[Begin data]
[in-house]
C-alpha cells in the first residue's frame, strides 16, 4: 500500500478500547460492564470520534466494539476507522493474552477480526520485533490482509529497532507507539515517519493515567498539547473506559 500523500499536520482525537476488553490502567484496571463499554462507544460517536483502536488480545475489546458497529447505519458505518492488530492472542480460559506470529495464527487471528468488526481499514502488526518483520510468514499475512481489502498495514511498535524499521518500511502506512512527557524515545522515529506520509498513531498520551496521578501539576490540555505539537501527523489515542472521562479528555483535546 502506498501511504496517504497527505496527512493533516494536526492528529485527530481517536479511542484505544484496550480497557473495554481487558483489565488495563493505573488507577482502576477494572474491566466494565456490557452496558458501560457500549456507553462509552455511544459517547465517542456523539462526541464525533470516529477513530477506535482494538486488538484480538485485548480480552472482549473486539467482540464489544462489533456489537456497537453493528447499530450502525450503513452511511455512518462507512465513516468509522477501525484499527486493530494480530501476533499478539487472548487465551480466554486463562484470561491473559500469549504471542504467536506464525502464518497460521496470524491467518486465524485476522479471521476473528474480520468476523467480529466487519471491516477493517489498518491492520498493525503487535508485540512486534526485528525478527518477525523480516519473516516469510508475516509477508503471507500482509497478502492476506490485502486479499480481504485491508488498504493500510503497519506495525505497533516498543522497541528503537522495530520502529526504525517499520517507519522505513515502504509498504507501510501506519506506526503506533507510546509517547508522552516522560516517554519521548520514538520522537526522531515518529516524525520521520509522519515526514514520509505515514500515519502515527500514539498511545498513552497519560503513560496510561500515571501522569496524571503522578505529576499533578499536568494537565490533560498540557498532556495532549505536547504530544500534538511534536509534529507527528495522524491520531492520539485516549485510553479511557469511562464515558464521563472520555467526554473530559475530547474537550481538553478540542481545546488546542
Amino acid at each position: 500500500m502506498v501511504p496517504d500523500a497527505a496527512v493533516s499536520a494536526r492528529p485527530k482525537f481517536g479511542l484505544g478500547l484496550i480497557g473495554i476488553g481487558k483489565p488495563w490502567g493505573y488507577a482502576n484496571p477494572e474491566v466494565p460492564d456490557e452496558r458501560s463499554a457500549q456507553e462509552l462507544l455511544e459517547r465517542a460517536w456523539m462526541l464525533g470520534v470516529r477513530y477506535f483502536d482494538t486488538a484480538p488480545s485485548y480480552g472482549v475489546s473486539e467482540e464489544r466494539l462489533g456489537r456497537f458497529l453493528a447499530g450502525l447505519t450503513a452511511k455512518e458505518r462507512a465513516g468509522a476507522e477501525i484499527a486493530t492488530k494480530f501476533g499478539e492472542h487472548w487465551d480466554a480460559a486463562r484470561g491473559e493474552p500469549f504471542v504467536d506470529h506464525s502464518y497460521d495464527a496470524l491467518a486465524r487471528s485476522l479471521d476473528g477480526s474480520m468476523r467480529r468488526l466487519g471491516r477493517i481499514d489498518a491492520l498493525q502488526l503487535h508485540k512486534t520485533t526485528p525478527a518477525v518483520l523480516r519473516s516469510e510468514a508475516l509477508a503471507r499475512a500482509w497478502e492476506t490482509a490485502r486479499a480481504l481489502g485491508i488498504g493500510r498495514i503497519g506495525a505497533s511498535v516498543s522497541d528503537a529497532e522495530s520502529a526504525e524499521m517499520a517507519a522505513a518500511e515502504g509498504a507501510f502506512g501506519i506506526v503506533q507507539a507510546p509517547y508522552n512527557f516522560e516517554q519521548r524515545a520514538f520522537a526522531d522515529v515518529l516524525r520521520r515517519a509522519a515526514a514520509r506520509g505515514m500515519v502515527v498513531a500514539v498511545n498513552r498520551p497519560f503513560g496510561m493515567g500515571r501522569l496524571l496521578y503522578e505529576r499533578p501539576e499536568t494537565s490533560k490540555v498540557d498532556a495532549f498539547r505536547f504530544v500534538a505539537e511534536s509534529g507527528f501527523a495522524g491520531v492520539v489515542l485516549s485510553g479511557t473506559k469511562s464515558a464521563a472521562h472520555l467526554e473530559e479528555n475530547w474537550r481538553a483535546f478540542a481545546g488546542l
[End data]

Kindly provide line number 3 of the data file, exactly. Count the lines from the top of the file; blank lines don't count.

Amino acid at each position: 500500500m502506498v501511504p496517504d500523500a497527505a496527512v493533516s499536520a494536526r492528529p485527530k482525537f481517536g479511542l484505544g478500547l484496550i480497557g473495554i476488553g481487558k483489565p488495563w490502567g493505573y488507577a482502576n484496571p477494572e474491566v466494565p460492564d456490557e452496558r458501560s463499554a457500549q456507553e462509552l462507544l455511544e459517547r465517542a460517536w456523539m462526541l464525533g470520534v470516529r477513530y477506535f483502536d482494538t486488538a484480538p488480545s485485548y480480552g472482549v475489546s473486539e467482540e464489544r466494539l462489533g456489537r456497537f458497529l453493528a447499530g450502525l447505519t450503513a452511511k455512518e458505518r462507512a465513516g468509522a476507522e477501525i484499527a486493530t492488530k494480530f501476533g499478539e492472542h487472548w487465551d480466554a480460559a486463562r484470561g491473559e493474552p500469549f504471542v504467536d506470529h506464525s502464518y497460521d495464527a496470524l491467518a486465524r487471528s485476522l479471521d476473528g477480526s474480520m468476523r467480529r468488526l466487519g471491516r477493517i481499514d489498518a491492520l498493525q502488526l503487535h508485540k512486534t520485533t526485528p525478527a518477525v518483520l523480516r519473516s516469510e510468514a508475516l509477508a503471507r499475512a500482509w497478502e492476506t490482509a490485502r486479499a480481504l481489502g485491508i488498504g493500510r498495514i503497519g506495525a505497533s511498535v516498543s522497541d528503537a529497532e522495530s520502529a526504525e524499521m517499520a517507519a522505513a518500511e515502504g509498504a507501510f502506512g501506519i506506526v503506533q507507539a507510546p509517547y508522552n512527557f516522560e516517554q519521548r524515545a520514538f520522537a526522531d522515529v515518529l516524525r520521520r515517519a509522519a515526514a514520509r506520509g505515514m500515519v502515527v498513531a500514539v498511545n498513552r498520551p497519560f503513560g496510561m493515567g500515571r501522569l496524571l496521578y503522578e505529576r499533578p501539576e499536568t494537565s490533560k490540555v498540557d498532556a495532549f498539547r505536547f504530544v500534538a505539537e511534536s509534529g507527528f501527523a495522524g491520531v492520539v489515542l485516549s485510553g479511557t473506559k469511562s464515558a464521563a472521562h472520555l467526554e473530559e479528555n475530547w474537550r481538553a483535546f478540542a481545546g488546542l